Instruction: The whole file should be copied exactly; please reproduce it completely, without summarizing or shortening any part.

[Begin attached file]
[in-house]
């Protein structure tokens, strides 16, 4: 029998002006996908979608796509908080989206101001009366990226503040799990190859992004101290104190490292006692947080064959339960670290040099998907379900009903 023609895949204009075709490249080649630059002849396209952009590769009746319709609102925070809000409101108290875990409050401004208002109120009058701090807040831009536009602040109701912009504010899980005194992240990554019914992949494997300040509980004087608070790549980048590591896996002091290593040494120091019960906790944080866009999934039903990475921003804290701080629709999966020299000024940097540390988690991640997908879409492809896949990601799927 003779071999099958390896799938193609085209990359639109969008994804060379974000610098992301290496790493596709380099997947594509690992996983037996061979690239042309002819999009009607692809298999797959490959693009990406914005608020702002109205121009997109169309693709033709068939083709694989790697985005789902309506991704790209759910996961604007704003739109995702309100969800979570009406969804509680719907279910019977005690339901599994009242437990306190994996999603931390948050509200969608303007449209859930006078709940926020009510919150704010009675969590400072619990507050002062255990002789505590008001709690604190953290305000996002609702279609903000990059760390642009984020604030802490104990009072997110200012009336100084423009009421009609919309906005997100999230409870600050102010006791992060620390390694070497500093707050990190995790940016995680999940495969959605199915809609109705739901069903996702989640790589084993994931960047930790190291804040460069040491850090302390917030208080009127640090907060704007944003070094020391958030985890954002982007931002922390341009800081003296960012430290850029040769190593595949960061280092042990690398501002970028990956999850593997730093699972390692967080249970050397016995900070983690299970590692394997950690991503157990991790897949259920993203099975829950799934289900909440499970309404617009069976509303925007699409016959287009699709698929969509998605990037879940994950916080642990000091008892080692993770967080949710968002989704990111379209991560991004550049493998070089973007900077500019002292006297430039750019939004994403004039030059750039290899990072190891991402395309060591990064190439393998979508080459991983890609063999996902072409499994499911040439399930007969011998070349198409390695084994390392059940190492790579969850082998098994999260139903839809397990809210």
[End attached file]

[in-house]
């Protein structure tokens, strides 16, 4: 029998002006996908979608796509908080989206101001009366990226503040799990190859992004101290104190490292006692947080064959339960670290040099998907379900009903 023609895949204009075709490249080649630059002849396209952009590769009746319709609102925070809000409101108290875990409050401004208002109120009058701090807040831009536009602040109701912009504010899980005194992240990554019914992949494997300040509980004087608070790549980048590591896996002091290593040494120091019960906790944080866009999934039903990475921003804290701080629709999966020299000024940097540390988690991640997908879409492809896949990601799927 003779071999099958390896799938193609085209990359639109969008994804060379974000610098992301290496790493596709380099997947594509690992996983037996061979690239042309002819999009009607692809298999797959490959693009990406914005608020702002109205121009997109169309693709033709068939083709694989790697985005789902309506991704790209759910996961604007704003739109995702309100969800979570009406969804509680719907279910019977005690339901599994009242437990306190994996999603931390948050509200969608303007449209859930006078709940926020009510919150704010009675969590400072619990507050002062255990002789505590008001709690604190953290305000996002609702279609903000990059760390642009984020604030802490104990009072997110200012009336100084423009009421009609919309906005997100999230409870600050102010006791992060620390390694070497500093707050990190995790940016995680999940495969959605199915809609109705739901069903996702989640790589084993994931960047930790190291804040460069040491850090302390917030208080009127640090907060704007944003070094020391958030985890954002982007931002922390341009800081003296960012430290850029040769190593595949960061280092042990690398501002970028990956999850593997730093699972390692967080249970050397016995900070983690299970590692394997950690991503157990991790897949259920993203099975829950799934289900909440499970309404617009069976509303925007699409016959287009699709698929969509998605990037879940994950916080642990000091008892080692993770967080949710968002989704990111379209991560991004550049493998070089973007900077500019002292006297430039750019939004994403004039030059750039290899990072190891991402395309060591990064190439393998979508080459991983890609063999996902072409499994499911040439399930007969011998070349198409390695084994390392059940190492790579969850082998098994999260139903839809397990809210």